Camas City Council members Monday night unanimously agreed to raise the amount of money the city can levy from property taxes by 1 percent, the maximum annual increase allowed by state law.
The 1-percent increase will bring an additional $124,554 to the city in 2020. Combined with nearly $439,000 in taxes from new construction, that means the city’s tax levy in 2020 will bring in $13,018,961 compared to $12,455,418 in 2019.
The average Camas homeowner, however, will only see a slight difference in their individual tax bills. In a Nov. 4 presentation to the city council, Camas Finance Director Cathy Huber Nickerson showed the impacts of the 1-percent increase on the owner of a $476,300 house — the median home price in Camas.
Although the average Camas homeowner will see a $27 decrease in city taxes in 2020, the 1-percent increase will cost the average homeowner in Camas between $12 (in 2021) and $14.40 (in 2025) more per year than if the council had voted to not increase the tax levy amount by the allowed 1 percent.
The Council opened the subject to a public hearing Monday night, but had no public comment and no discussion amongst the councilors before voting 7-0 to increase the amount of property tax levy money by 1 percent.
The increase includes the city’s three property tax levies: the general levy; the EMS levy, which was started in 2019 and has five years remaining; and the Debt Service Levy for Library Bonds, which expires in 2020.
City councilors discussed the 1-percent increase at their Nov. 4 workshop.
“I generally don’t like to increase costs, but if we look at (the fact that) 1 percent doesn’t even keep up with inflation and has such minor effects on the average citizen if we don’t, I think we’re doing a disservice to all citizens (if we don’t pass the 1-percent increase),” said Councilwoman Deanna Rusch on Nov. 4. “If we don’t do it, I think we’re going to be moving pieces around even more.”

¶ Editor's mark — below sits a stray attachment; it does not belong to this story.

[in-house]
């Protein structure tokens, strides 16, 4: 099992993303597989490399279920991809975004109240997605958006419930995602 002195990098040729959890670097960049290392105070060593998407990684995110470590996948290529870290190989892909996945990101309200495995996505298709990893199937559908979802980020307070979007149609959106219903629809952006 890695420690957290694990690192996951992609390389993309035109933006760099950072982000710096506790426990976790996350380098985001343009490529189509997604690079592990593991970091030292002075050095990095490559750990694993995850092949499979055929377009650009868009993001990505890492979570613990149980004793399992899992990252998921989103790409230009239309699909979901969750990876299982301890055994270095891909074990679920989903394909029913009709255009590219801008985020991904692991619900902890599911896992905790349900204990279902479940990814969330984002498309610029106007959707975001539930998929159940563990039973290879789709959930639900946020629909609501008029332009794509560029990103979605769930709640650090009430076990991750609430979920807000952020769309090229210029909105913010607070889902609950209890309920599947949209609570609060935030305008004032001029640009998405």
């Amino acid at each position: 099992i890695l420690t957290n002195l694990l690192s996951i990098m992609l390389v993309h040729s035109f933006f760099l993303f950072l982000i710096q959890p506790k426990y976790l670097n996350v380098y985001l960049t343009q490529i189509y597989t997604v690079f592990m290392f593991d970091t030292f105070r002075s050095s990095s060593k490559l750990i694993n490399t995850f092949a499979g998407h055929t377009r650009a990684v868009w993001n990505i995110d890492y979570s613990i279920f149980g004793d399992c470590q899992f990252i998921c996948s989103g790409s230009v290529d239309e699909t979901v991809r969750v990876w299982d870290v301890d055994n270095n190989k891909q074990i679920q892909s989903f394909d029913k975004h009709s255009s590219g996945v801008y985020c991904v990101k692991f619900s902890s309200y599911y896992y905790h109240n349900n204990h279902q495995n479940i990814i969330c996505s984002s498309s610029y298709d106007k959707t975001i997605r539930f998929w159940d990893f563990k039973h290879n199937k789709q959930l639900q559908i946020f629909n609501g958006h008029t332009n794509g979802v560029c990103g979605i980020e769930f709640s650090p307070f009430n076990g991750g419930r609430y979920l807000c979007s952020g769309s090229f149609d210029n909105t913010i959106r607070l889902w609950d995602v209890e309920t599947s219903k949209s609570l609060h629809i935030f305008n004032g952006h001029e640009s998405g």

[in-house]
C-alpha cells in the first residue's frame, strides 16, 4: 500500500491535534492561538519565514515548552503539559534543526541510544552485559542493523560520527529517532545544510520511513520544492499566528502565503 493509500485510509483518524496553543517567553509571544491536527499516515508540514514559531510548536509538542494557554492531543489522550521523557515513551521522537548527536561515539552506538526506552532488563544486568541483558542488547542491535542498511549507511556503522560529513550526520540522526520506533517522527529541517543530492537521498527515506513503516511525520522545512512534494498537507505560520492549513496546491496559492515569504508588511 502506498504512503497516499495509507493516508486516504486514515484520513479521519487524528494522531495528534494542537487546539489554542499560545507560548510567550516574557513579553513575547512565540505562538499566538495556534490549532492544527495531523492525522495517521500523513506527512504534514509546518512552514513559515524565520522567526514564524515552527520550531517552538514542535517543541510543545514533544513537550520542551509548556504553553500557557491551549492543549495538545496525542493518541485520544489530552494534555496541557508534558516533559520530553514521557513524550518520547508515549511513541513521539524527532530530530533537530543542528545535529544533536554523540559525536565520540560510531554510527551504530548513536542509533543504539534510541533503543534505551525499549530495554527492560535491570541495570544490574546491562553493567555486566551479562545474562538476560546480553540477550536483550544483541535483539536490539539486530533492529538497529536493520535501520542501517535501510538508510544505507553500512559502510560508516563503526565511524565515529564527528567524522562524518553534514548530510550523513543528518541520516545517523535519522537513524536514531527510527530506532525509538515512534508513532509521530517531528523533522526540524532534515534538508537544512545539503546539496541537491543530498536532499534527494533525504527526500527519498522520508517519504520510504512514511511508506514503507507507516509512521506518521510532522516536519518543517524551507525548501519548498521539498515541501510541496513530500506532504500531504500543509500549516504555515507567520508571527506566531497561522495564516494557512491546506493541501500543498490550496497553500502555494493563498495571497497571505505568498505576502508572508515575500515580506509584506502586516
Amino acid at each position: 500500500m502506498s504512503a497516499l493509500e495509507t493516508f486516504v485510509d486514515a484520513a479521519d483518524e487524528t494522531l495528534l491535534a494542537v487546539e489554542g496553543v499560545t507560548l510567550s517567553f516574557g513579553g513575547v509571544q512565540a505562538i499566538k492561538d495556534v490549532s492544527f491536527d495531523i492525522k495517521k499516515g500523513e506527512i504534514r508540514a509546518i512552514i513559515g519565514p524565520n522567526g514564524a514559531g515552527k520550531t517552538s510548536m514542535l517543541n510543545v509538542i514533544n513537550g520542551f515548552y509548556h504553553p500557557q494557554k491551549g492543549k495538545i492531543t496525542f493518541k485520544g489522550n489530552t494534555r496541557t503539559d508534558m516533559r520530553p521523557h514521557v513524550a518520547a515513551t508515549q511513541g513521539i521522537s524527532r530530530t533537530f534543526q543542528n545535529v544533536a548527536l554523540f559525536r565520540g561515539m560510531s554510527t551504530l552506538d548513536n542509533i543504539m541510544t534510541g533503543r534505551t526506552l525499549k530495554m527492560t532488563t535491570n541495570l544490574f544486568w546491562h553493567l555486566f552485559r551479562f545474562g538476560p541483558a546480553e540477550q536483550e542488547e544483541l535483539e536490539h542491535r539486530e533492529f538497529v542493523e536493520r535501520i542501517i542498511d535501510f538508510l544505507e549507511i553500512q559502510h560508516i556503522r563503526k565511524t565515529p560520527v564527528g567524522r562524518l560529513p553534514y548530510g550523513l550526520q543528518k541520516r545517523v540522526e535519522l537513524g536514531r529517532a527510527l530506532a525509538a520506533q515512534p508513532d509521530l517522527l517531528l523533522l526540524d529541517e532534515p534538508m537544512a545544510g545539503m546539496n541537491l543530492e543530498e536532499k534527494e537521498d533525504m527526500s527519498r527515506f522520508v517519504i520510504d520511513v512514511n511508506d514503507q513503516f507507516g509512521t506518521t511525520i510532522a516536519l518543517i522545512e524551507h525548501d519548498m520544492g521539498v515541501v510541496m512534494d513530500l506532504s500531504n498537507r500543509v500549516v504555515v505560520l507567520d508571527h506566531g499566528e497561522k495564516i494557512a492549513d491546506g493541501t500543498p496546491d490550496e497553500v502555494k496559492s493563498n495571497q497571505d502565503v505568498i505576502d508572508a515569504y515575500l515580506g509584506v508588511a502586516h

Councilwoman Bonnie Carter agreed with Rusch, and Councilwoman Ellen Burton said she saw the increase as a means of ensuring the city’s stability in the future.
“When we look at this from a long-term view … we know we’ll have inflation, we know we have terms in contracts and salaries, and we have big capital projects and know those construction costs are projected to rise,” Burton said on Nov. 4. “We’re making sure we’re setting up the city to continue to be a productive city.”
Burton added that she wanted to see the city continue to adequately fund public safety and to not have to go into “stop-gap” measures to fully fund city services. Voting for the allowed 1-percent increase would help avoid that, she said.
Councilman Greg Anderson added that he also approved of the increase.
“Our costs will continue to go up,” Anderson said on Nov. 4.
Councilman Steve Hogan agreed.
“One percent is not outrageous,” Hogan said on Nov. 4. “We’re going to end up defending whatever we do (because) the perception is that we’re knocking taxes up constantly.”
Hogan added that the city would be able to save money for taxpayers in the long-run, if the economy shifted.
“We’ve had a long run of post-recession good times,” Hogan said. “This would put us in a position to improve our ratings on bonds. When things go south in the economy, municipal bonds are more attractive, so we’ll be able to save money for taxpayers.”